Indian media has been full of Aung San Suu Kyi for the last two days with the headlines playing up the regret element - that she was saddened by India’s support to the junta, but never felt betrayed.
But, the most interesting aspect of her conversations, particularly in the two TV interviews—one with NDTV and the other with CNN-IBN—was not her politics, but how she coolly defeated the media’s justified attempt to build an awe-inspiring icon, with a lot of mystery and mystique, out of her.
One cannot blame the media. It is in the nature of the beast. It can only dip into its stock of Gandhi and Mandela templates, spirituality, sacrifice, infallibility and destiny to create that romantic cut-out.
But Suu Kyi won’t take any of that. For her, there were no sacrifices, but only choices. You try again and again to romanticise her experiences and image, she will laugh them off and debunk your theory.
This is Suu Kyi’s practical guide to de-iconisation.
In her interview on CNN-IBN, Karan Thapar attempts a mild mystification and asks her if she was ever surprised by herself during the 16 years of her house-arrest.
"Do people surprise themselves? If people are surprised by themselves, then obviously they haven’t taken time to know themselves."
She also downplays the attribution of "inner strength" that helped her endure the house-arrest and says that it was the way she "chose to go".
She goes on to dismiss any suggestion of fate and sacrifice: "Keeping away from family was not my fate, but my choice." "I learned that I had to rely on myself" and "it’s alright for me to be alone".
NDTV’s Barkha Dutt asks her a similar, but much longer, question that tries to invoke the Suu Kyi mystique:
"One of the things that are often said about you is that you are an intensely spiritual person, and that spirituality is also not separate from your politics. Is that something that has given you strength over the years? Because you seem very, I am meeting you for the first time, but you seem so calm that one derives the sense of calmness just by talking to you, and one wonders how there is somebody, who has gone through everything you have gone through, seems so serene and so strong?"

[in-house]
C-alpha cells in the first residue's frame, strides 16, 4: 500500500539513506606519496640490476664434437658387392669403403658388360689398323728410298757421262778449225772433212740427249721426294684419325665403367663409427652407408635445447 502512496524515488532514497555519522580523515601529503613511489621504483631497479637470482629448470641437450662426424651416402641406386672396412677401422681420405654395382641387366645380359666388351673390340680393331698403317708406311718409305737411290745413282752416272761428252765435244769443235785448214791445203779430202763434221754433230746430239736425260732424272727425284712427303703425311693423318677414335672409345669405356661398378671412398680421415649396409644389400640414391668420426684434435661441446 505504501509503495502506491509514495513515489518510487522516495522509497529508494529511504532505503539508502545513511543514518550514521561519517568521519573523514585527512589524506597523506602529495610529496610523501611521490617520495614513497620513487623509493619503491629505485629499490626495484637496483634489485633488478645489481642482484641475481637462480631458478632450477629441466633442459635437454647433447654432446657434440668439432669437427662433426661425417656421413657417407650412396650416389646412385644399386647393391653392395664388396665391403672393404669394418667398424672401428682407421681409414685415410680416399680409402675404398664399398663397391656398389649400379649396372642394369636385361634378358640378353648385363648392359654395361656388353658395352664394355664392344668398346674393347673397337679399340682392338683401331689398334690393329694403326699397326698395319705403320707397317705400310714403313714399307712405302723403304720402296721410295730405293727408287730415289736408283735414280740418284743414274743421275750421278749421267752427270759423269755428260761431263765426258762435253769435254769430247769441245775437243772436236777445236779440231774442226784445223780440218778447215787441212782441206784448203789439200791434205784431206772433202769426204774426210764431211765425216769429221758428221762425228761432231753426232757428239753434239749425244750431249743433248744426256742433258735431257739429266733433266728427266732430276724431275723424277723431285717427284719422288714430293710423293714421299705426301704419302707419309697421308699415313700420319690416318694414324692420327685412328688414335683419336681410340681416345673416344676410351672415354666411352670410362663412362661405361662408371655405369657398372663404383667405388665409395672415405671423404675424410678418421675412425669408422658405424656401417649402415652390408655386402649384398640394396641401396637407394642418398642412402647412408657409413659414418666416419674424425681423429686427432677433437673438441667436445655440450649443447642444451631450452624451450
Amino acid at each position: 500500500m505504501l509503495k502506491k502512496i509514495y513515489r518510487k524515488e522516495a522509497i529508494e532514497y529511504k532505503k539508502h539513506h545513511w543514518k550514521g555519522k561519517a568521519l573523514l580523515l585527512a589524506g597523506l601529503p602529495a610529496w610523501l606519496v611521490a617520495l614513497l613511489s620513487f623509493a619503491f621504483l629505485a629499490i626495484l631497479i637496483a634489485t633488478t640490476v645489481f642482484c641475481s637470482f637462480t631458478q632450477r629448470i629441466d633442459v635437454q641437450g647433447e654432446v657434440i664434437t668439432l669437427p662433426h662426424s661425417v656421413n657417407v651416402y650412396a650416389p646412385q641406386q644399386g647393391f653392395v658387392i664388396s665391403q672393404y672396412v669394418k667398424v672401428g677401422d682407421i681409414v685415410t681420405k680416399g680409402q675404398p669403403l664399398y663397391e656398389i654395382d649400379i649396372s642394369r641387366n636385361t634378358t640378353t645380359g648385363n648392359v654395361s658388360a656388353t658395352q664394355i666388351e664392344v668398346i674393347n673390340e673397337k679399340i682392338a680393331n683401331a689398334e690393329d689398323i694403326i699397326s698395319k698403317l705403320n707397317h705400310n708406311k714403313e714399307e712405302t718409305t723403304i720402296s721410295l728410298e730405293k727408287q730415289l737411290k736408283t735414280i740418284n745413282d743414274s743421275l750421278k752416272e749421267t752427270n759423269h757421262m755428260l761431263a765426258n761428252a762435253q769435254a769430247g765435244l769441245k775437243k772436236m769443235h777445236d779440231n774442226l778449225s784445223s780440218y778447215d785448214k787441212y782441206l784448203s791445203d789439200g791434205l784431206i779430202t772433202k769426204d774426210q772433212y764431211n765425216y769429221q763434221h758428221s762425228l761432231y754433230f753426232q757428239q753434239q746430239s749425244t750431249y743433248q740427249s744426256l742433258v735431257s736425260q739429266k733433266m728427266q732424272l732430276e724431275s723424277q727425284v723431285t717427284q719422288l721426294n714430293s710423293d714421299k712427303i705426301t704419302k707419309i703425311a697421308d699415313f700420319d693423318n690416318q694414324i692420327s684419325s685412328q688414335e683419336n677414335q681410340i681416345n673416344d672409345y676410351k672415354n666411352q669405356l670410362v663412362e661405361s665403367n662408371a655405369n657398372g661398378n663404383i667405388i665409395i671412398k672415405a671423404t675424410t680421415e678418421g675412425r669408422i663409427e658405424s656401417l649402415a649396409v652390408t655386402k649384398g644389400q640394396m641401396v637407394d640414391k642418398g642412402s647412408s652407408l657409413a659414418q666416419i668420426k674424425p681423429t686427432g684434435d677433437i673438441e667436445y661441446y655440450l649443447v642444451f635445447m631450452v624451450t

And this is her answer, barely one-third of the length of the question:
"Well, I don't know about spirituality, but I do have a sense of humour, and I keep reminding people that that helps a great deal."
Barkha Dutt goes on to ask her about her biographical movie:
"You've led an extraordinary life and so much has been written about you, a movie has been made about you, have you seen the movie?"
"Do you plan to?"
"No, I don't plan to."
"Is that because you think it's bit unreal to watch yourself on screen?"
"I will find it embarrassing."
Barkha asks her if she didn’t feel claustrophobic during her house-arrest:
"Claustrophobia eating you up, just been locked into your house?"
"No, it's quite a big house."
Cut to Karan Thapar. He asks her about the role of music, another stock mystical element, in her life of incarceration.
"Playing the piano was good for me because I was very bad at it. So I had to work very hard at it. I had to put all my mind into it which was a good thing."
(An LA times report, featuring her piano tuner, lists Bela Bartok, Bach, Telemann, Mozart and Clementi as her favourites - perhaps she is not as bad as she projects herself to be)
"Radio was your secret window to the world?"
"Not so secret. It was my window to the world."
Now that she is a parliamentarian, are there constrains on her behaviour?
"Well there are constrains and restraints on my behaviour. We have to get into the house when the bell rings."
She tells Barkha that she is no saint, that she has a bad temper and that she has made mistakes. She tells Karan Thapar that she believes in the Army and wouldn’t mind back-door and front-door accesses.
In the end, the iconisation falls flat. Aung Sang Suu Kyi is a politician and a pragmatist. The house-arrest was her choice and strategy, and not sacrifice, to fight back; and there was no spirituality, mystery or super-humanness to her persona, but a practical resolve to bring back democracy.
She tells Karan that she has been a politician for the last 25 years and she does want to win the elections and become the President of her country.
She doesn’t mind being hated either: "If one doesn’t like to be hated, one shouldn’t enter politics."
She certainly doesn’t want to be deified and consigned to legends and folklore, but wants to be of use to her country.